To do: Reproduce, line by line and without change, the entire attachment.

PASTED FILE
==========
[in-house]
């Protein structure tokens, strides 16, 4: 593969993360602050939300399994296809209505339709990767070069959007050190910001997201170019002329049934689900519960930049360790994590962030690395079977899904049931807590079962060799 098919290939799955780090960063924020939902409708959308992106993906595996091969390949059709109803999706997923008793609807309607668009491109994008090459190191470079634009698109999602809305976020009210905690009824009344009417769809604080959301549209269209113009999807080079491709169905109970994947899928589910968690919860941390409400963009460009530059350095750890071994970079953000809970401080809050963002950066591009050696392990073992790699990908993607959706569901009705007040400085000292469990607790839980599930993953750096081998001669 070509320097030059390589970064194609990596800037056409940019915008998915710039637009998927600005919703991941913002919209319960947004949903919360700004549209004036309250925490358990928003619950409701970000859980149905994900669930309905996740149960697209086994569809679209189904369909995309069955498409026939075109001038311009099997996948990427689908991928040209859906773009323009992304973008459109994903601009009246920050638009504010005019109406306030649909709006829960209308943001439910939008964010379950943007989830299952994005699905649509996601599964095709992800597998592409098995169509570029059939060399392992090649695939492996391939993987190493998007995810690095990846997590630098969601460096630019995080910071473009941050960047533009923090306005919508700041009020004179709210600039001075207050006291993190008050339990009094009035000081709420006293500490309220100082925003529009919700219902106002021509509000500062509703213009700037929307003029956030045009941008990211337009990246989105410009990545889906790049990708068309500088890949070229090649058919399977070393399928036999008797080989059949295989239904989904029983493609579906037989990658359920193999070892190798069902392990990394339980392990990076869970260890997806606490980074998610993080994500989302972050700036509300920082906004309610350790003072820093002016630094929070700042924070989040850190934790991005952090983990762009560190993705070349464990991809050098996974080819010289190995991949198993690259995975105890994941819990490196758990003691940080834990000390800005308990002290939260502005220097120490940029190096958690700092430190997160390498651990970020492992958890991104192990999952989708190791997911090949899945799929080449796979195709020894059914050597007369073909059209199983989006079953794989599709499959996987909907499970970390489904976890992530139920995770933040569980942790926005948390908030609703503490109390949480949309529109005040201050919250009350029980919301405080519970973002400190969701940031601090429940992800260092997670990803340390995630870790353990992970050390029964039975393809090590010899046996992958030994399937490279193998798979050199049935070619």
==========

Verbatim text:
[in-house]
């Protein structure tokens, strides 16, 4: 593969993360602050939300399994296809209505339709990767070069959007050190910001997201170019002329049934689900519960930049360790994590962030690395079977899904049931807590079962060799 098919290939799955780090960063924020939902409708959308992106993906595996091969390949059709109803999706997923008793609807309607668009491109994008090459190191470079634009698109999602809305976020009210905690009824009344009417769809604080959301549209269209113009999807080079491709169905109970994947899928589910968690919860941390409400963009460009530059350095750890071994970079953000809970401080809050963002950066591009050696392990073992790699990908993607959706569901009705007040400085000292469990607790839980599930993953750096081998001669 070509320097030059390589970064194609990596800037056409940019915008998915710039637009998927600005919703991941913002919209319960947004949903919360700004549209004036309250925490358990928003619950409701970000859980149905994900669930309905996740149960697209086994569809679209189904369909995309069955498409026939075109001038311009099997996948990427689908991928040209859906773009323009992304973008459109994903601009009246920050638009504010005019109406306030649909709006829960209308943001439910939008964010379950943007989830299952994005699905649509996601599964095709992800597998592409098995169509570029059939060399392992090649695939492996391939993987190493998007995810690095990846997590630098969601460096630019995080910071473009941050960047533009923090306005919508700041009020004179709210600039001075207050006291993190008050339990009094009035000081709420006293500490309220100082925003529009919700219902106002021509509000500062509703213009700037929307003029956030045009941008990211337009990246989105410009990545889906790049990708068309500088890949070229090649058919399977070393399928036999008797080989059949295989239904989904029983493609579906037989990658359920193999070892190798069902392990990394339980392990990076869970260890997806606490980074998610993080994500989302972050700036509300920082906004309610350790003072820093002016630094929070700042924070989040850190934790991005952090983990762009560190993705070349464990991809050098996974080819010289190995991949198993690259995975105890994941819990490196758990003691940080834990000390800005308990002290939260502005220097120490940029190096958690700092430190997160390498651990970020492992958890991104192990999952989708190791997911090949899945799929080449796979195709020894059914050597007369073909059209199983989006079953794989599709499959996987909907499970970390489904976890992530139920995770933040569980942790926005948390908030609703503490109390949480949309529109005040201050919250009350029980919301405080519970973002400190969701940031601090429940992800260092997670990803340390995630870790353990992970050390029964039975393809090590010899046996992958030994399937490279193998798979050199049935070619």